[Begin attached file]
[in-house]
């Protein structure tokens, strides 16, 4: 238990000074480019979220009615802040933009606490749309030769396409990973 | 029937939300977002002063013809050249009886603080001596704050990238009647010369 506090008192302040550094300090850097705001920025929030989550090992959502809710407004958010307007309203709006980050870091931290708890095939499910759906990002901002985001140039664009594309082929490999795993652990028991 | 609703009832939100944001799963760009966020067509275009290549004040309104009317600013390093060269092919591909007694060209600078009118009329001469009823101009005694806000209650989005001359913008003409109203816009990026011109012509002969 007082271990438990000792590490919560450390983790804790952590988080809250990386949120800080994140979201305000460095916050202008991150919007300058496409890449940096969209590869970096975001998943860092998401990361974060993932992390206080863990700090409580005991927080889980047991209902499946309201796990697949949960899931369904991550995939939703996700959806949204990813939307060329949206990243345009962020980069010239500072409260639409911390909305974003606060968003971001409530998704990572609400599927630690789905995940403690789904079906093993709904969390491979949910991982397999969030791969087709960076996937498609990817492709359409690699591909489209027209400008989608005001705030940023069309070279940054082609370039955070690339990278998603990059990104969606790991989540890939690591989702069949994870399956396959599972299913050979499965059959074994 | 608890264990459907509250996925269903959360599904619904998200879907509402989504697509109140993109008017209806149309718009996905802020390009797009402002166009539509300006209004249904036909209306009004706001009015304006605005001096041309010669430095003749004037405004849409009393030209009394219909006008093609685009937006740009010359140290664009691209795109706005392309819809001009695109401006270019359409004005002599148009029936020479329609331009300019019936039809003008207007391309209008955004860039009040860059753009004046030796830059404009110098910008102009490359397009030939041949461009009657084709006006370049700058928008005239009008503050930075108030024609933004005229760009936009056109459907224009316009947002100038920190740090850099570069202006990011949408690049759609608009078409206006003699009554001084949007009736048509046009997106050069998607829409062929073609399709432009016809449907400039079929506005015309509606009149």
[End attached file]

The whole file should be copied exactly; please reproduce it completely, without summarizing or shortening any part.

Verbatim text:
[in-house]
């Protein structure tokens, strides 16, 4: 238990000074480019979220009615802040933009606490749309030769396409990973 | 029937939300977002002063013809050249009886603080001596704050990238009647010369 506090008192302040550094300090850097705001920025929030989550090992959502809710407004958010307007309203709006980050870091931290708890095939499910759906990002901002985001140039664009594309082929490999795993652990028991 | 609703009832939100944001799963760009966020067509275009290549004040309104009317600013390093060269092919591909007694060209600078009118009329001469009823101009005694806000209650989005001359913008003409109203816009990026011109012509002969 007082271990438990000792590490919560450390983790804790952590988080809250990386949120800080994140979201305000460095916050202008991150919007300058496409890449940096969209590869970096975001998943860092998401990361974060993932992390206080863990700090409580005991927080889980047991209902499946309201796990697949949960899931369904991550995939939703996700959806949204990813939307060329949206990243345009962020980069010239500072409260639409911390909305974003606060968003971001409530998704990572609400599927630690789905995940403690789904079906093993709904969390491979949910991982397999969030791969087709960076996937498609990817492709359409690699591909489209027209400008989608005001705030940023069309070279940054082609370039955070690339990278998603990059990104969606790991989540890939690591989702069949994870399956396959599972299913050979499965059959074994 | 608890264990459907509250996925269903959360599904619904998200879907509402989504697509109140993109008017209806149309718009996905802020390009797009402002166009539509300006209004249904036909209306009004706001009015304006605005001096041309010669430095003749004037405004849409009393030209009394219909006008093609685009937006740009010359140290664009691209795109706005392309819809001009695109401006270019359409004005002599148009029936020479329609331009300019019936039809003008207007391309209008955004860039009040860059753009004046030796830059404009110098910008102009490359397009030939041949461009009657084709006006370049700058928008005239009008503050930075108030024609933004005229760009936009056109459907224009316009947002100038920190740090850099570069202006990011949408690049759609608009078409206006003699009554001084949007009736048509046009997106050069998607829409062929073609399709432009016809449907400039079929506005015309509606009149």